Qualitative data were analysed thematically using a socio-technical coding matrix, combined with additional themes that emerged from the data.
 1. Hospital electronic health record systems have developed and been implemented far more slowly than was originally envisioned.
 2. The top-down, government-led standardised approach needed to evolve to admit more variation and greater local choice for hospitals in order to support local service delivery.
 3. A range of adverse consequences were associated with the centrally negotiated contracts, which excluded the hospitals in question.
 4. The unrealistic, politically driven, timeline (implementation over 10 years) was found to be a major source of frustration for developers, implementers and healthcare managers and professionals alike.
We were unable to access details of the contracts between government departments and the Local Service Providers responsible for delivering and implementing the software systems. This, in turn, made it difficult to develop a holistic understanding of some key issues impacting on the overall slow roll-out of the NHS Care Record Service. Early adopters may also have differed in important ways from NHS hospitals that planned to join the National Programme for Information Technology and implement the NHS Care Records Service at a later point in time.

Example of a case study investigating the formal and informal ways students learn about patient safety[ 6 ]

There is a need to reduce the disease burden associated with iatrogenic harm and considering that healthcare education represents perhaps the most sustained patient safety initiative ever undertaken, it is important to develop a better appreciation of the ways in which undergraduate and newly qualified professionals receive and make sense of the education they receive.
To investigate the formal and informal ways pre-registration students from a range of healthcare professions (medicine, nursing, physiotherapy and pharmacy) learn about patient safety in order to become safe practitioners.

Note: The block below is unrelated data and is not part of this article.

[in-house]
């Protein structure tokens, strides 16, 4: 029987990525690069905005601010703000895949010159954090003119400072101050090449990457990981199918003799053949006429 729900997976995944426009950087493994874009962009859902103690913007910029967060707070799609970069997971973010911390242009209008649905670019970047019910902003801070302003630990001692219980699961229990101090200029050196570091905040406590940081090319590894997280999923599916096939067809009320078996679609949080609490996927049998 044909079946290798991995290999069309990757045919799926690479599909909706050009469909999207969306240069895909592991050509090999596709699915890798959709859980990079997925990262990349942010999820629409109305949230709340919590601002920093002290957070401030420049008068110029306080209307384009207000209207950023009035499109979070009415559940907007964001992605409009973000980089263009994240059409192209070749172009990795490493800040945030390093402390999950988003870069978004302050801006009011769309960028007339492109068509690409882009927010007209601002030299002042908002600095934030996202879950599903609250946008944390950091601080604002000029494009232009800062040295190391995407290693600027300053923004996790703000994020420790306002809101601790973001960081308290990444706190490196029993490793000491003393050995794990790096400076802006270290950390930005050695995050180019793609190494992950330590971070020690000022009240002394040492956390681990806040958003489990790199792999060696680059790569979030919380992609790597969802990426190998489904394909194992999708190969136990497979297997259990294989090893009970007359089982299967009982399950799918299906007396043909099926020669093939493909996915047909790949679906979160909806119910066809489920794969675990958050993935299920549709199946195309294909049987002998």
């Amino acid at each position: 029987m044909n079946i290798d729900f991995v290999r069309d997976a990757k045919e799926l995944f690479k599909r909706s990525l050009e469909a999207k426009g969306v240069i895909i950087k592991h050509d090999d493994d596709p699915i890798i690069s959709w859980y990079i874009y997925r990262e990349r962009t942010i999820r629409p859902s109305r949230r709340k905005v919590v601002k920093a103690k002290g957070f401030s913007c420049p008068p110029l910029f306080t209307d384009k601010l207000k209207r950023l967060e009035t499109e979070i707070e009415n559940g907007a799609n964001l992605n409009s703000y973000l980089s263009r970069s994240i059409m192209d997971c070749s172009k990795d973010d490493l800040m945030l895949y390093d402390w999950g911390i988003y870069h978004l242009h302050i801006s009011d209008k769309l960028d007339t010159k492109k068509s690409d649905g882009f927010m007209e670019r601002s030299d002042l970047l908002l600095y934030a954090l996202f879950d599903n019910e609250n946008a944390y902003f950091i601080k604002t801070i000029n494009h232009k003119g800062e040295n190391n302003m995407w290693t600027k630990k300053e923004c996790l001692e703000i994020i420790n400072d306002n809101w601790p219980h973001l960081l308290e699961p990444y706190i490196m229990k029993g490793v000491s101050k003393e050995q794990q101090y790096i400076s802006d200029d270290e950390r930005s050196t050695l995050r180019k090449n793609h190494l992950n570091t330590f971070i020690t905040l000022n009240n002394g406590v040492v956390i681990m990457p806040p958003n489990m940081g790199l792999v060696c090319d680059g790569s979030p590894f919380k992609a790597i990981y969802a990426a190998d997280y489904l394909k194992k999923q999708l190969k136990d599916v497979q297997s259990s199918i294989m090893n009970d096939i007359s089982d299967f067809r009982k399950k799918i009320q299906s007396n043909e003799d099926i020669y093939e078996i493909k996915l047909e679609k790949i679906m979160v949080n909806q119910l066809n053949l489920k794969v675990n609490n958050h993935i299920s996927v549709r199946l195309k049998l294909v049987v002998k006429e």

Multi-site, mixed method collective case study.
: Eight case studies (two for each professional group) were carried out in educational provider sites considering different programmes, practice environments and models of teaching and learning.
Structured in phases relevant to the three knowledge contexts:
Documentary evidence (including undergraduate curricula, handbooks and module outlines), complemented with a range of views (from course leads, tutors and students) and observations in a range of academic settings.
Policy and management views of patient safety and influences on patient safety education and practice. NHS policies included, for example, implementation of the National Patient Safety Agency's , which encourages organisations to develop an organisational safety culture in which staff members feel comfortable identifying dangers and reporting hazards.
The cultures to which students are exposed i.e. patient safety in relation to day-to-day working. NHS initiatives included, for example, a hand washing initiative or introduction of infection control measures.
 1. Practical, informal, learning opportunities were valued by students. On the whole, however, students were not exposed to nor engaged with important NHS initiatives such as risk management activities and incident reporting schemes.
 2. NHS policy appeared to have been taken seriously by course leaders. Patient safety materials were incorporated into both formal and informal curricula, albeit largely implicit rather than explicit.
 3. Resource issues and peer pressure were found to influence safe practice. Variations were also found to exist in students' experiences and the quality of the supervision available.
The curriculum and organisational documents collected differed between sites, which possibly reflected gatekeeper influences at each site. The recruitment of participants for focus group discussions proved difficult, so interviews or paired discussions were used as a substitute.

What is a case study?

A case study is a research approach that is used to generate an in-depth, multi-faceted understanding of a complex issue in its real-life context. It is an established research design that is used extensively in a wide variety of disciplines, particularly in the social sciences. A case study can be defined in a variety of ways (Table ​ (Table5), 5 ), the central tenet being the need to explore an event or phenomenon in depth and in its natural context. It is for this reason sometimes referred to as a "naturalistic" design; this is in contrast to an "experimental" design (such as a randomised controlled trial) in which the investigator seeks to exert control over and manipulate the variable(s) of interest.

Definitions of a case study

AuthorDefinition
Stake[ ] (p.237)
Yin[ , , ] (Yin 1999 p. 1211, Yin 1994 p. 13)